It’s time to evaluate the academic environment at Aarhus University. With your answers in 2020, you contributed to improving the academic environment at AU and making a difference for yourself and your fellow students.
Since 2007, Aarhus University has performed a study environment survey every third year – most recently in 2017. In 2020, it was the first time that the survey was performed as an integrated part of the national survey carried out by the Ministry of Higher Education and Science.
In the questionnaire, you were asked about your academic and social well-being. A wide variety of topics were covered, including well-being, feedback, contact to your lecturers, physical infrastructure, stress and loneliness as well as bullying.
The survey was performed by Epinion on behalf of the Ministry of Higher Education and Science.
The study environment survey is an important tool to help the university provide a good environment for learning and study to all students.
The university actively takes steps to address the challenges the surveys bring to light. After the last survey in 2017, the University introduced a number of initiatives – here are a few examples:
The results are also used by the Ministry of Higher Education and Science in relation to:
AU's study environment survey is based on data collected by Epinion for the Ministry of Higher Education and Science and Aarhus University. Among other things, the results of the study form the basis for the university's teaching environment assessment, which is carried out every 3 years.
The survey is conducted in a 2-year cadence and was last conducted in the fall of 2020.
The questionnaire was sent to 33,381 full-time students at Aarhus University and 11,133 responded to the survey, giving an overall response rate of 33.4%.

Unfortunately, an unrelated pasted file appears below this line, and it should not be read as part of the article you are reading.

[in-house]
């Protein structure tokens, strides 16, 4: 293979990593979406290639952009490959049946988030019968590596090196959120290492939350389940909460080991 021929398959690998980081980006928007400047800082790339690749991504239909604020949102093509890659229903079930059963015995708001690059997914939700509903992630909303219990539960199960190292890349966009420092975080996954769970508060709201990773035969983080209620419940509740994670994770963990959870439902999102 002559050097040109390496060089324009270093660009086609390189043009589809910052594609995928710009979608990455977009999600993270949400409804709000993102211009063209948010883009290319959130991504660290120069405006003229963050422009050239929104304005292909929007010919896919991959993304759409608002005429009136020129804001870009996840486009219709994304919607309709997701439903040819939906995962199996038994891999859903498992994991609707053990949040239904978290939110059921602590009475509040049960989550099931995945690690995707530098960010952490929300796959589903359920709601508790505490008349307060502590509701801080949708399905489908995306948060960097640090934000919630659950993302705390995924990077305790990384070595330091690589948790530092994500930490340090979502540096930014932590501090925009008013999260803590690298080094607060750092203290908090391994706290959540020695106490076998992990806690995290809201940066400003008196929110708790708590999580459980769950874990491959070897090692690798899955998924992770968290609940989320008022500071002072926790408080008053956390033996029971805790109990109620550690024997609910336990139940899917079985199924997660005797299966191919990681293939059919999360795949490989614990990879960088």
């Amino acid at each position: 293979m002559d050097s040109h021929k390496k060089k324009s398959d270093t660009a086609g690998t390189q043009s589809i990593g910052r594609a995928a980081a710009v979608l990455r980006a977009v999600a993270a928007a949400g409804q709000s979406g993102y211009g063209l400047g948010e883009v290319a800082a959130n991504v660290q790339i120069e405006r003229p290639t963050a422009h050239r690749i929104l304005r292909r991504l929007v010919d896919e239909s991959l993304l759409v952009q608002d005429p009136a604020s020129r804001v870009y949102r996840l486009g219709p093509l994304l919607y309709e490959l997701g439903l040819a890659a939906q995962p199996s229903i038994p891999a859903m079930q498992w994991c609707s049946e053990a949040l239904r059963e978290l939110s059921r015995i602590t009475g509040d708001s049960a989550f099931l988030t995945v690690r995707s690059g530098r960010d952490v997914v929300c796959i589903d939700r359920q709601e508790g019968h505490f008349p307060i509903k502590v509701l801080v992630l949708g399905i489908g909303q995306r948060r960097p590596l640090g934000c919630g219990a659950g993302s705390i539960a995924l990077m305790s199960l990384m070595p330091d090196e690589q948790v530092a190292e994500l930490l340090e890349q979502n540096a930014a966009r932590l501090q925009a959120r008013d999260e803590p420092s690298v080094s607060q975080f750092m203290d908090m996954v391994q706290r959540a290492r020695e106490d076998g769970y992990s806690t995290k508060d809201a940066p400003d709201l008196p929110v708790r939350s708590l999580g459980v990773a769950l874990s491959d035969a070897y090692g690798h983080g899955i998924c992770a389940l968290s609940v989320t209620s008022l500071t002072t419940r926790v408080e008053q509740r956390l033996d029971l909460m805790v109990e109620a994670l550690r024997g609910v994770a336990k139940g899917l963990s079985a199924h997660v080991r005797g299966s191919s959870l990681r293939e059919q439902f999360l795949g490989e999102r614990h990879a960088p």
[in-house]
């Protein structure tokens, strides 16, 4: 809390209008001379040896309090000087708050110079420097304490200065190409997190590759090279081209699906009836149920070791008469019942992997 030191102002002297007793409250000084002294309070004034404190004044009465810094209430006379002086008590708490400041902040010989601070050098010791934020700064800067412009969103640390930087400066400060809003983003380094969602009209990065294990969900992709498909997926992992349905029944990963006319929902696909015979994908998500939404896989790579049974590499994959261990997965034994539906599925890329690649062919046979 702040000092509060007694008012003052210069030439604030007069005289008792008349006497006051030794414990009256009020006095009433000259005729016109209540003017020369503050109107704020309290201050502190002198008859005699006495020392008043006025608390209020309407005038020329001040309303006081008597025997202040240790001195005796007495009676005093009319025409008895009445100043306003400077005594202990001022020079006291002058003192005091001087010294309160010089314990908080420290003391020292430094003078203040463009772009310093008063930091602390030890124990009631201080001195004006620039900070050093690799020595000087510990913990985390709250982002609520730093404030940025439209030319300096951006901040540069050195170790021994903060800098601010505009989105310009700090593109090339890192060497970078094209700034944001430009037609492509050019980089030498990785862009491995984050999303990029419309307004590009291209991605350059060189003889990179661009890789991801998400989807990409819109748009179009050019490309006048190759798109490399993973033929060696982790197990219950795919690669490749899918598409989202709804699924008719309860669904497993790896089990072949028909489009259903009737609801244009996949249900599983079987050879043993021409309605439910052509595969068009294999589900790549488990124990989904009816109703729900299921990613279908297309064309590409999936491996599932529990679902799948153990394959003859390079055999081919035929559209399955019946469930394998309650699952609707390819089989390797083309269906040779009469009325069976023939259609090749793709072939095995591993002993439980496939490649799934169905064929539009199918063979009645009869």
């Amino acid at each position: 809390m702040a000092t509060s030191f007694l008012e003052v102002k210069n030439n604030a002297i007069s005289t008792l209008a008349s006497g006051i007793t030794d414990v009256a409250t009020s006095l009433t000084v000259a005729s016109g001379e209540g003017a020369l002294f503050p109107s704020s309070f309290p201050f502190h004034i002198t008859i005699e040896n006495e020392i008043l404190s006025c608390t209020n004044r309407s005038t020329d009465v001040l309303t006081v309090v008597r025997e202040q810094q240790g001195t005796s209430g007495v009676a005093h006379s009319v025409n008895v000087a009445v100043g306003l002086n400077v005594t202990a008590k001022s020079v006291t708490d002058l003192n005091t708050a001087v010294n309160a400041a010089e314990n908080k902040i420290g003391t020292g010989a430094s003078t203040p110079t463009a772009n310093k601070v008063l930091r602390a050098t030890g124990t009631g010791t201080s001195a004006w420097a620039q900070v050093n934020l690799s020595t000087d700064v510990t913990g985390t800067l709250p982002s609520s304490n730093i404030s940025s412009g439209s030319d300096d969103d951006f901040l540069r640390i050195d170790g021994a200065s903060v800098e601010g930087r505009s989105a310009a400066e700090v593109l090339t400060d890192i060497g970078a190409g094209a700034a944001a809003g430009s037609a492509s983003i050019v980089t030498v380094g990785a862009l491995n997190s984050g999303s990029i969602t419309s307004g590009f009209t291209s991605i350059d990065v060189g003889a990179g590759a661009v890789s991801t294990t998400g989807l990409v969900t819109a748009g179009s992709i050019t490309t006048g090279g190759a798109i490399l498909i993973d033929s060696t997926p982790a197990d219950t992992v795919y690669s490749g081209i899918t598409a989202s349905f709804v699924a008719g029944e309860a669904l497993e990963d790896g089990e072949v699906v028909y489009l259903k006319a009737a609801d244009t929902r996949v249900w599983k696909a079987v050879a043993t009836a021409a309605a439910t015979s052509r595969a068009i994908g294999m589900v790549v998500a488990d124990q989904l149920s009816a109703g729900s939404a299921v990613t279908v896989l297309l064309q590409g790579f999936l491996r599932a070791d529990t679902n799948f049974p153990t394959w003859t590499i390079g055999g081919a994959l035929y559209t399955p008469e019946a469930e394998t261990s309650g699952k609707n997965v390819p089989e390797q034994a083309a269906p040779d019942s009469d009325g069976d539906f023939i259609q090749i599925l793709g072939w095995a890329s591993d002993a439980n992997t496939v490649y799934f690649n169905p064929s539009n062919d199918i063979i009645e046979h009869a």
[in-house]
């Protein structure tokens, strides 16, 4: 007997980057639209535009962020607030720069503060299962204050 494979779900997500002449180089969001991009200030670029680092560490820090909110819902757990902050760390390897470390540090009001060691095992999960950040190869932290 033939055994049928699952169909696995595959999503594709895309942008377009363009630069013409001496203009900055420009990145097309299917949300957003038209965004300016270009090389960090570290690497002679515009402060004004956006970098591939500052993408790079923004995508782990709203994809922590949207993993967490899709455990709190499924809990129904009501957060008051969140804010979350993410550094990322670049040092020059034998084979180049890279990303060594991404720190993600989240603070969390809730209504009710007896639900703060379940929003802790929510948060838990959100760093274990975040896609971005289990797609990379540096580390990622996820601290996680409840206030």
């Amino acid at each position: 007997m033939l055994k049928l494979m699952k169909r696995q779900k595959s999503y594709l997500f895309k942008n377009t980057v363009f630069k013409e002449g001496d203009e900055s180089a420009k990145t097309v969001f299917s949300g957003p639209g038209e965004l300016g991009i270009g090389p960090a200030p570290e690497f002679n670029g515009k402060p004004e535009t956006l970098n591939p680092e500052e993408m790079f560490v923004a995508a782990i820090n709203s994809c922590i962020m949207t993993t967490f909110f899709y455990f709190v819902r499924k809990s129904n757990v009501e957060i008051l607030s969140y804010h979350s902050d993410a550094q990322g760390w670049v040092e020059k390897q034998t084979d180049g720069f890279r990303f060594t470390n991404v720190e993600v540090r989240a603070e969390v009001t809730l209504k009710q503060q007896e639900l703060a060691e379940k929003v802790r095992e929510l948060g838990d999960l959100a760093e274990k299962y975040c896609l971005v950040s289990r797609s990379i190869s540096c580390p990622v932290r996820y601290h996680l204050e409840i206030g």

In 2020, the survey results may be affected by corona restrictions and periodic lockdown of AU. The questionnaire survey was conducted from the 20th of October to the 15th of December 2020. During this time, the university was subject to a number of corona restrictions of importance to teaching, but was not physically shut down.
Following the spring lockdown, in the early summer of 2020, the university conducted a study of the transition to online teaching and exams. The purpose of the study was to draw lessons from these experiences in order to strengthen AU's forward-looking approach to digitised teaching and exams. Report and main conclusions can be found here: https://newsroom.au.dk/nyheder/vis/artikel/hvad-laerte-vi-af-foraarets-corona-undervisning.
Degree programme quality has been the subject of many discussions and attempts at definition in recent years. The ministry's student survey contains a question in which the students are asked to evaluate the overall quality of their degree programme. It should be noted that such an evaluation cannot, of course, be taken in isolation when assessing degree programme quality. Rather, the evaluation of the statement itself can be understood as an expression of the student’s immediate overall level of satisfaction with the degree programme in general.
Main findings: Quality
The quality of my programme is generally high:
Below are selected results from the student survey from autumn 2020, and deals with the respondents’ assessment of the educational and social environment, their general level of well-being on their programme, as well as their knowledge of where they get support and guidance if they are struggling.